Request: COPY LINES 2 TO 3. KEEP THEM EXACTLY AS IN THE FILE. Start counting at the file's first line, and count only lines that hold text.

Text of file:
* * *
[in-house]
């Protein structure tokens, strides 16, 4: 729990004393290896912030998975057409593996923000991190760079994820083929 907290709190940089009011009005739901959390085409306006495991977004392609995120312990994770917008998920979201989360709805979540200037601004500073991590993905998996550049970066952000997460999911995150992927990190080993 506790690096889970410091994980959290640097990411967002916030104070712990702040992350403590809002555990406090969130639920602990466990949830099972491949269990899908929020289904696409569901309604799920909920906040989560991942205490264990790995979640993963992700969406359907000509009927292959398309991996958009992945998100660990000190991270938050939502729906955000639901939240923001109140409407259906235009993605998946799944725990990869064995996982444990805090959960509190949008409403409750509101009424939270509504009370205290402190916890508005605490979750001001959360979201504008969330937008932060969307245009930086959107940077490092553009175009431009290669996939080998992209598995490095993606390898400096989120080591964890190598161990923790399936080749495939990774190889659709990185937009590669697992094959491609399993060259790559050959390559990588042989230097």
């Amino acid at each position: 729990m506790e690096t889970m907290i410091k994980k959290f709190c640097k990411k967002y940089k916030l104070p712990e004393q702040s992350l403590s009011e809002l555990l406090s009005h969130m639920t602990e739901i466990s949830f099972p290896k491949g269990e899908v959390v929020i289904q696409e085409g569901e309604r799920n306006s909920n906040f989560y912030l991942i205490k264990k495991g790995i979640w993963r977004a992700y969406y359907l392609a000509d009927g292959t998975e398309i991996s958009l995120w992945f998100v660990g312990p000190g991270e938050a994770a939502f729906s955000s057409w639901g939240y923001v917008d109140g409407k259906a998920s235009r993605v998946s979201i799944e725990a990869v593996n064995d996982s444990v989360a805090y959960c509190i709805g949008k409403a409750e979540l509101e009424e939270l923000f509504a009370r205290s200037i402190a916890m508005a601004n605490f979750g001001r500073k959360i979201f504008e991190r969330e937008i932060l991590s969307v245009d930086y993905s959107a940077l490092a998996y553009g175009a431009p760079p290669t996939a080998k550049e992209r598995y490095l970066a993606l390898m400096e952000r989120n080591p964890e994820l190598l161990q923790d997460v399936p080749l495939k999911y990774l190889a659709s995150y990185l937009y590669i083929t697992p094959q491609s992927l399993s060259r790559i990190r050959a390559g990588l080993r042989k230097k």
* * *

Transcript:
């Protein structure tokens, strides 16, 4: 729990004393290896912030998975057409593996923000991190760079994820083929 907290709190940089009011009005739901959390085409306006495991977004392609995120312990994770917008998920979201989360709805979540200037601004500073991590993905998996550049970066952000997460999911995150992927990190080993 506790690096889970410091994980959290640097990411967002916030104070712990702040992350403590809002555990406090969130639920602990466990949830099972491949269990899908929020289904696409569901309604799920909920906040989560991942205490264990790995979640993963992700969406359907000509009927292959398309991996958009992945998100660990000190991270938050939502729906955000639901939240923001109140409407259906235009993605998946799944725990990869064995996982444990805090959960509190949008409403409750509101009424939270509504009370205290402190916890508005605490979750001001959360979201504008969330937008932060969307245009930086959107940077490092553009175009431009290669996939080998992209598995490095993606390898400096989120080591964890190598161990923790399936080749495939990774190889659709990185937009590669697992094959491609399993060259790559050959390559990588042989230097």
């Amino acid at each position: 729990m506790e690096t889970m907290i410091k994980k959290f709190c640097k990411k967002y940089k916030l104070p712990e004393q702040s992350l403590s009011e809002l555990l406090s009005h969130m639920t602990e739901i466990s949830f099972p290896k491949g269990e899908v959390v929020i289904q696409e085409g569901e309604r799920n306006s909920n906040f989560y912030l991942i205490k264990k495991g790995i979640w993963r977004a992700y969406y359907l392609a000509d009927g292959t998975e398309i991996s958009l995120w992945f998100v660990g312990p000190g991270e938050a994770a939502f729906s955000s057409w639901g939240y923001v917008d109140g409407k259906a998920s235009r993605v998946s979201i799944e725990a990869v593996n064995d996982s444990v989360a805090y959960c509190i709805g949008k409403a409750e979540l509101e009424e939270l923000f509504a009370r205290s200037i402190a916890m508005a601004n605490f979750g001001r500073k959360i979201f504008e991190r969330e937008i932060l991590s969307v245009d930086y993905s959107a940077l490092a998996y553009g175009a431009p760079p290669t996939a080998k550049e992209r598995y490095l970066a993606l390898m400096e952000r989120n080591p964890e994820l190598l161990q923790d997460v399936p080749l495939k999911y990774l190889a659709s995150y990185l937009y590669i083929t697992p094959q491609s992927l399993s060259r790559i990190r050959a390559g990588l080993r042989k230097k």